According to the AAF Statistical Digest, in less than four years (December 1941- August 1945), the US Army Air Forces lost 14,903 pilots, aircrew and assorted personnel plus 13,873 airplanes --- inside the continental United States. They were the result of 52,651 aircraft accidents (6,039 involving fatalities) in 45 months.
Do the math.  The number of accidents a month - the number a day, is jaw-dropping. As fast as those aircraft were destroyed, however, they were replaced.
The losses were huge---but so were production totals. From 1941 through 1945, American industry delivered more than 276,000 military aircraft. That number was enough not only for US Army, Navy and Marine Corps, but for allies as diverse as Britain , Australia, China and Russia . In fact, from 1943 onward, America produced more planes than Britain and Russia combined. And more than Germany and Japan together 1941-45.
Not so the young men.  

Jim stayed stateside throught his service.  After he mustered out, he went on in civillian life to use that radio experience.  The skills he learned in the service, along with the G.I.  Bill, put him on the arc of the great middle class ascendancy of the fifties and sixties.  But he never forgot them:  the young men who ended up on the Bataan death march, the marksmen who filled out the ranks of the infantry in Europe, and the red-headed Jewish kid, and the twists of fate that preserved him and permitted the next generation to be.

No one is truly gone who has someone to remember him.  So this day, perhaps we might stop and say Kaddish for the red-headed Jewish kid, who leaves no children to tell his story, and for all the others who perished in non-combat circumstances, but in no way less in service to their nation.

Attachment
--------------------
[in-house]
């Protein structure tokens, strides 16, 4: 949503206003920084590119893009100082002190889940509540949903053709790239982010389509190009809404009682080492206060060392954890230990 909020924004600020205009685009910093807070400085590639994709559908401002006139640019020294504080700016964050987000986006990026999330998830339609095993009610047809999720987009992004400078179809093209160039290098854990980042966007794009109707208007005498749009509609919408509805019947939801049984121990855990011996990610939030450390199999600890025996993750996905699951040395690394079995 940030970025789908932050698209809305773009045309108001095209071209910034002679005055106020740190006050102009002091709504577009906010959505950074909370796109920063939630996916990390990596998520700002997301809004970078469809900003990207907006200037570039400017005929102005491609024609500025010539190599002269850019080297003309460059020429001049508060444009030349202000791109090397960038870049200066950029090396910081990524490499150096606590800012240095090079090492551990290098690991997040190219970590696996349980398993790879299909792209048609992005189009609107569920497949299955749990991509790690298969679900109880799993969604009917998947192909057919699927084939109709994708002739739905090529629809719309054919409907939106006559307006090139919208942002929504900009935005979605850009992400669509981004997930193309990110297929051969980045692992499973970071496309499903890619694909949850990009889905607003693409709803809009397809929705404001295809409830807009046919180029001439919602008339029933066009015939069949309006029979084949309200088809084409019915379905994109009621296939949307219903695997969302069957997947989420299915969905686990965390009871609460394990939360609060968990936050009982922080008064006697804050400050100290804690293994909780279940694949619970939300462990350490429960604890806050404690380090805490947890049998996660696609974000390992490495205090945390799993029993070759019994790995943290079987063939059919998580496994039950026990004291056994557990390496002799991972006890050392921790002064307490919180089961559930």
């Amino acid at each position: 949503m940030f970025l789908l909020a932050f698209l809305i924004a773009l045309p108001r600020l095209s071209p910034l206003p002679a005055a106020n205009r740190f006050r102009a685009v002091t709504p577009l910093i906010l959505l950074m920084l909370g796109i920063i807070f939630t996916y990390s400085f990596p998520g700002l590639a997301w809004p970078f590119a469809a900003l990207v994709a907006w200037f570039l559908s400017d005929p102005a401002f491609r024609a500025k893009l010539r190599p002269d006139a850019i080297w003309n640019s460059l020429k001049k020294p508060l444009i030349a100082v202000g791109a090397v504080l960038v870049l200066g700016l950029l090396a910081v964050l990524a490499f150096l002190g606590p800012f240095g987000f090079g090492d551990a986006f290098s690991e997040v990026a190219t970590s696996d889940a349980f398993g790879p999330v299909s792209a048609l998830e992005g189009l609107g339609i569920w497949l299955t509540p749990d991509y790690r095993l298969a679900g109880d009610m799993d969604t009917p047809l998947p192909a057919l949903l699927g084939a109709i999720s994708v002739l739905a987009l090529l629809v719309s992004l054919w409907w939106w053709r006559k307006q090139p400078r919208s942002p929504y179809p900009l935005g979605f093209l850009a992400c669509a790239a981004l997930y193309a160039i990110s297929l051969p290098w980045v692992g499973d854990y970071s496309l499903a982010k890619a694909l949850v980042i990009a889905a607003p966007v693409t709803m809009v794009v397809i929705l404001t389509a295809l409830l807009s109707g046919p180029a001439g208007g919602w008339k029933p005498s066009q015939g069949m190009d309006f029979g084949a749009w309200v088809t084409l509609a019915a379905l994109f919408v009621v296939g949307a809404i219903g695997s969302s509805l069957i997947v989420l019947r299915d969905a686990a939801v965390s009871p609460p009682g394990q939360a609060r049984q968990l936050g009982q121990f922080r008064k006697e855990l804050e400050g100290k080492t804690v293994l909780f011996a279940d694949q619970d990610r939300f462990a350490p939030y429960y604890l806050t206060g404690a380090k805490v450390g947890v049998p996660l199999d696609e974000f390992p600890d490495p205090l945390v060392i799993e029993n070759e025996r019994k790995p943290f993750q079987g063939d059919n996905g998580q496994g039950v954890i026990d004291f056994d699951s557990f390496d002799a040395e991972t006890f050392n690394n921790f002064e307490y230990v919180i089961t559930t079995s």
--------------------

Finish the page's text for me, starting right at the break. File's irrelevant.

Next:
Yit'gadal v'yit'kadash sh'mei raba (Cong: Amein).
May His great Name grow exalted and sanctified (Cong: Amen.)  

b'al'ma di v'ra khir'utei
in the world that He created as He willed.  

v'yam'likh mal'khutei b'chayeikhon uv'yomeikhon
May He give reign to His kingship in your lifetimes and in your days,  

uv'chayei d'khol beit yis'ra'eil
and in the lifetimes of the entire Family of Israel,  

ba'agala uviz'man kariv v'im'ru:
swiftly and soon. Now say:  
(Mourners and Congregation:)

Amein. Y'hei sh'mei raba m'varakh l'alam ul'al'mei al'maya
(Amen. May His great Name be blessed forever and ever.)  

Yit'barakh v'yish'tabach v'yit'pa'ar v'yit'romam v'yit'nasei
Blessed, praised, glorified, exalted, extolled,  

v'yit'hadar v'yit'aleh v'yit'halal sh'mei d'kud'sha
mighty, upraised, and lauded be the Name of the Holy One  
(Mourners and Congregation:)

B'rikh hu.
Blessed is He.  

l'eila min kol bir'khata v'shirata
beyond any blessing and song,  

toosh'b'chatah v'nechematah, da'ameeran b'al'mah, v'eemru:
praise and consolation that are uttered in the world. Now say:  
(Mourners and Congregation:)


Y'hei sh'lama raba min sh'maya
May there be abundant peace from Heaven  

v'chayim aleinu v'al kol yis'ra'eil v'im'ru
and life upon us and upon all Israel. Now say:  
(Mourners and Congregation:)


Oseh shalom bim'romav hu ya'aseh shalom
He Who makes peace in His heights, may He make peace,  

aleinu v'al kol Yis'ra'eil v'im'ru
upon us and upon all Israel. Now say:  
(Mourners and Congregation:)


Originally posted to My Blue Period on Mon May 28, 2012 at 07:18 AM PDT.

Also republished by Community Spotlight.